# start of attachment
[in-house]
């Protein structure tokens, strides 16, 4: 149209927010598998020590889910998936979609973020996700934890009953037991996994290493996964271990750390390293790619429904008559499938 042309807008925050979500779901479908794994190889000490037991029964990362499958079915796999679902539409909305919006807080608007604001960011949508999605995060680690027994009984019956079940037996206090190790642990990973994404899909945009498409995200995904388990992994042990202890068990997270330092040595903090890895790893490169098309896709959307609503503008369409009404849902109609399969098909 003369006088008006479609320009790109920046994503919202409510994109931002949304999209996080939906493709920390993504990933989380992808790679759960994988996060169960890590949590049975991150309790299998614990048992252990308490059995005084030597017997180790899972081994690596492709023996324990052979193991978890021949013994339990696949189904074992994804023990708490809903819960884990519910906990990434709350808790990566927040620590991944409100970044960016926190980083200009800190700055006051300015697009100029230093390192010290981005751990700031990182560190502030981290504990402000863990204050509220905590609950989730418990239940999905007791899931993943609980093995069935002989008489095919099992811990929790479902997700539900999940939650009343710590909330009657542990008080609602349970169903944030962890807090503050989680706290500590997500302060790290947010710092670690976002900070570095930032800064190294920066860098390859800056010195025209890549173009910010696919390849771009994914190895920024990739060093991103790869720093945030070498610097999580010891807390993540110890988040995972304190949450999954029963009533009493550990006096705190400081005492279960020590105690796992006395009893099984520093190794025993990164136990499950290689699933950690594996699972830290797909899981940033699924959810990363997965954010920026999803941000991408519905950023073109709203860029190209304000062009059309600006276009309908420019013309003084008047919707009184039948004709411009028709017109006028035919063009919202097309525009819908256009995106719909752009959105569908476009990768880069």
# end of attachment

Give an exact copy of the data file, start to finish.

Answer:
[in-house]
């Protein structure tokens, strides 16, 4: 149209927010598998020590889910998936979609973020996700934890009953037991996994290493996964271990750390390293790619429904008559499938 042309807008925050979500779901479908794994190889000490037991029964990362499958079915796999679902539409909305919006807080608007604001960011949508999605995060680690027994009984019956079940037996206090190790642990990973994404899909945009498409995200995904388990992994042990202890068990997270330092040595903090890895790893490169098309896709959307609503503008369409009404849902109609399969098909 003369006088008006479609320009790109920046994503919202409510994109931002949304999209996080939906493709920390993504990933989380992808790679759960994988996060169960890590949590049975991150309790299998614990048992252990308490059995005084030597017997180790899972081994690596492709023996324990052979193991978890021949013994339990696949189904074992994804023990708490809903819960884990519910906990990434709350808790990566927040620590991944409100970044960016926190980083200009800190700055006051300015697009100029230093390192010290981005751990700031990182560190502030981290504990402000863990204050509220905590609950989730418990239940999905007791899931993943609980093995069935002989008489095919099992811990929790479902997700539900999940939650009343710590909330009657542990008080609602349970169903944030962890807090503050989680706290500590997500302060790290947010710092670690976002900070570095930032800064190294920066860098390859800056010195025209890549173009910010696919390849771009994914190895920024990739060093991103790869720093945030070498610097999580010891807390993540110890988040995972304190949450999954029963009533009493550990006096705190400081005492279960020590105690796992006395009893099984520093190794025993990164136990499950290689699933950690594996699972830290797909899981940033699924959810990363997965954010920026999803941000991408519905950023073109709203860029190209304000062009059309600006276009309908420019013309003084008047919707009184039948004709411009028709017109006028035919063009919202097309525009819908256009995106719909752009959105569908476009990768880069």